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What Facebook Insights Can Teach Us for Direct Mail

Want to help your customers improve their direct mail marketing? Help them market on Facebook. Here’s how you can use insights from Facebook’s business pages to introduce your clients to demographic targeting — for free — and enable them to reap the benefits.

By Heidi Tolliver-Walker
Published: August 29, 2017

Want to help your customers improve their direct mail marketing? Help them market on Facebook.

This might sound crazy at first, but when you set up a business Facebook page, you gain access to a lot of insights about your customers that transcend marketing channel. You can use this information to strategically and cost-effectively target direct mail marketing, too.

Facebook Insights do not replace the creation of customer profiles and other analysis of your customer database, but it can be a quick and highly helpful supplement, and it’s free.  I will use our own side business as an example.

My husband and I started Flying Pig Farmhouse & Industrial Décor, which sells upcycled and custom built furniture, and we use Facebook as part of our marketing. We have been actively marketing our FB business page for several months now, and through the Insights tab, we’ve learned a lot about who engages with us.

Every few days, I update the page with new projects we have completed. Then I look to see how many “organic” reaches we get. This is the number of people who have liked our page and who have seen our page in their news feeds. When we are displaying at a local event, we also create a post specifically for that event and pay to reach additional people. This is called “boosting” a post.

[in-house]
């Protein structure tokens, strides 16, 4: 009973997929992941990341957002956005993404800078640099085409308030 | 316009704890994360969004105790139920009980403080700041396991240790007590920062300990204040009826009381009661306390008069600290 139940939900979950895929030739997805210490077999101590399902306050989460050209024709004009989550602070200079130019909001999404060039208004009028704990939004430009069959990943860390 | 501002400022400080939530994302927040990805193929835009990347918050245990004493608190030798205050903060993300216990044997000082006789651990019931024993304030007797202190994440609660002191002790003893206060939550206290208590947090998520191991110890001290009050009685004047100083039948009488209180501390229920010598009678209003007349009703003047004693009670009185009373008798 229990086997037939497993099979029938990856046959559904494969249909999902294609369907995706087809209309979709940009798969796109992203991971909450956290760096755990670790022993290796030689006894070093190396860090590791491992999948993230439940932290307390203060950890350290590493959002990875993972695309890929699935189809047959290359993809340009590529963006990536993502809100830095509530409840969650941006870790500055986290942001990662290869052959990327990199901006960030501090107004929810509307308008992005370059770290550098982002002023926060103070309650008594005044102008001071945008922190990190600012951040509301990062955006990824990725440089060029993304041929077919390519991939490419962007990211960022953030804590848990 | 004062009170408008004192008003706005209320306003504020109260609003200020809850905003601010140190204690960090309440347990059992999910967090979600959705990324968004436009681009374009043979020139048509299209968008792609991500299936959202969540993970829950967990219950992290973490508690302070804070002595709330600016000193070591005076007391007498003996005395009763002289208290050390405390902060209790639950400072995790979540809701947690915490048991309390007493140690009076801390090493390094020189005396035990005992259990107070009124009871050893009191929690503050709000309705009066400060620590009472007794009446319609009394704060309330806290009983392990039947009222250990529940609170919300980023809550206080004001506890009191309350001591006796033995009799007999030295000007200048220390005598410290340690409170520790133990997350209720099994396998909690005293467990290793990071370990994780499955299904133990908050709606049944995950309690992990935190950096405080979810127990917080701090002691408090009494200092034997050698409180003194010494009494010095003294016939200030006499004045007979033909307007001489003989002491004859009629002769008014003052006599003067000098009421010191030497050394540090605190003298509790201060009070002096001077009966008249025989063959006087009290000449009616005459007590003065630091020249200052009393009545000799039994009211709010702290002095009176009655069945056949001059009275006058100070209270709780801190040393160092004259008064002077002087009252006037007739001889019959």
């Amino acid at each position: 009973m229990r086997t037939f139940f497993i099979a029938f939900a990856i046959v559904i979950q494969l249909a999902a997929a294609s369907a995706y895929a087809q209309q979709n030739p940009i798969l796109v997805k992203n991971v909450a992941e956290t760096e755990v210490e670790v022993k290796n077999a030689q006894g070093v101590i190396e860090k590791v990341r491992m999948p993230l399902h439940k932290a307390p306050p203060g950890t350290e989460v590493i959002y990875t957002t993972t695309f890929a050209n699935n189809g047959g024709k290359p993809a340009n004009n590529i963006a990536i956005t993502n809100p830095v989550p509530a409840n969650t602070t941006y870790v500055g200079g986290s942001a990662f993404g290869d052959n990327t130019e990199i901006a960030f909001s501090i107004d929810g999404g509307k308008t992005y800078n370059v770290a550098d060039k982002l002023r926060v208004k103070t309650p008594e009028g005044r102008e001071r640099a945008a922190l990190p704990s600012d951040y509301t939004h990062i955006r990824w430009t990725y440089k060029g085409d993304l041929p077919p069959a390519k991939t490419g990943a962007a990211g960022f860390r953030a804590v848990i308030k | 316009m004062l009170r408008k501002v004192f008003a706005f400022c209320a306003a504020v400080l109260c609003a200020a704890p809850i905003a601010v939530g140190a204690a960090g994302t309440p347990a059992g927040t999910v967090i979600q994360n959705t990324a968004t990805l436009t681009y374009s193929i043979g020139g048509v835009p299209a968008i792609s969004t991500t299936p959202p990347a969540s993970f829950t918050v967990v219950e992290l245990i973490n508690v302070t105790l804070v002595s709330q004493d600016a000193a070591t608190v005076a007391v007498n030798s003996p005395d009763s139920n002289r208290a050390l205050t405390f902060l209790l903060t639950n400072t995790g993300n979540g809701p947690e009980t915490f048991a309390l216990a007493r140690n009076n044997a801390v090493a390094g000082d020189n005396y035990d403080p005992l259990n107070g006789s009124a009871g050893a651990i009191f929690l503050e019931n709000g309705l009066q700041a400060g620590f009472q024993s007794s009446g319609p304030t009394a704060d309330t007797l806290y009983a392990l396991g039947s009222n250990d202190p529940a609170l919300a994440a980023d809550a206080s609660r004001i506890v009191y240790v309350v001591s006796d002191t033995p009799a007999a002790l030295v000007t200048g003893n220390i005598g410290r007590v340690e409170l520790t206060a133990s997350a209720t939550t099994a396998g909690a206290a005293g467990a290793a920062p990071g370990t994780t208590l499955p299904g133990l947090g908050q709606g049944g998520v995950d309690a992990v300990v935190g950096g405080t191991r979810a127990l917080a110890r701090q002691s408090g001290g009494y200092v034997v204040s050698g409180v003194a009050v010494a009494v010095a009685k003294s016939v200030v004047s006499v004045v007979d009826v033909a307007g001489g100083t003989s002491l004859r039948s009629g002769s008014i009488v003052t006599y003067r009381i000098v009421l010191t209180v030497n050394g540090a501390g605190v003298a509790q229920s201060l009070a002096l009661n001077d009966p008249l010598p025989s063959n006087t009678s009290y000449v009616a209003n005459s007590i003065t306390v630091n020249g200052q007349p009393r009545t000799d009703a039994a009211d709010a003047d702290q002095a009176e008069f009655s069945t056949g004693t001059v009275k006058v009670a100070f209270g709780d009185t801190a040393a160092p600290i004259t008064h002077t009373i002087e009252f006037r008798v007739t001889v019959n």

The first time around, we paid to reach women 18-65+ in Harford County, MD, who liked home decor. This got us our first big wave of “likes.”

The next time around, we had the option of using the same or a new target audience, including the people who had liked our page and their friends. Since the latter had already self-selected as liking our product, and since birds of a feather flock together, we figured this would give us the biggest bang for the buck. We have continued to use this target audience, and the more new “likes” we get, the more our reach multiples exponentially. For every new like, we gain access, not just to that person, but to that person and everyone they are connected to.

Stay with me. I’m going somewhere with this. 

Now, several months later, we can look at the Facebook Insights page and get some very interesting information about our target audience. At first, we targeted a fairly wide group of people. But as time goes on, we are increasingly focused on people who like our page and who share our posts with their friends . . . and their friends share with their friends. This is the active audience—the one we really want.

So what have we learned?

In the Insights tab, when I look at Flying Pig “fans,” here is the demographic breakdown:

 Age Bracket

Women

Men

 18-24

.6%

.6%

 25-34

17%

.6%

35-44

28%

.6%

 45-54

27%

3%

 55-64

18%

1%

 65+

2%

0%

While we have targeted a fairly broad audience, this tells us that the people most likely to engage with us are Millennials and Baby Boomers, and overwhelmingly women.

Next, let’s look at the demographic breakdown of the people who get “reached” with our posts, whether they are reached organically or through boosts:

Age Bracket

Women

Men

 18-24

5%

1%

 25-34

17%

6%

35-44

20%

7%

 45-54

15%

4%

 55-64

15%

2%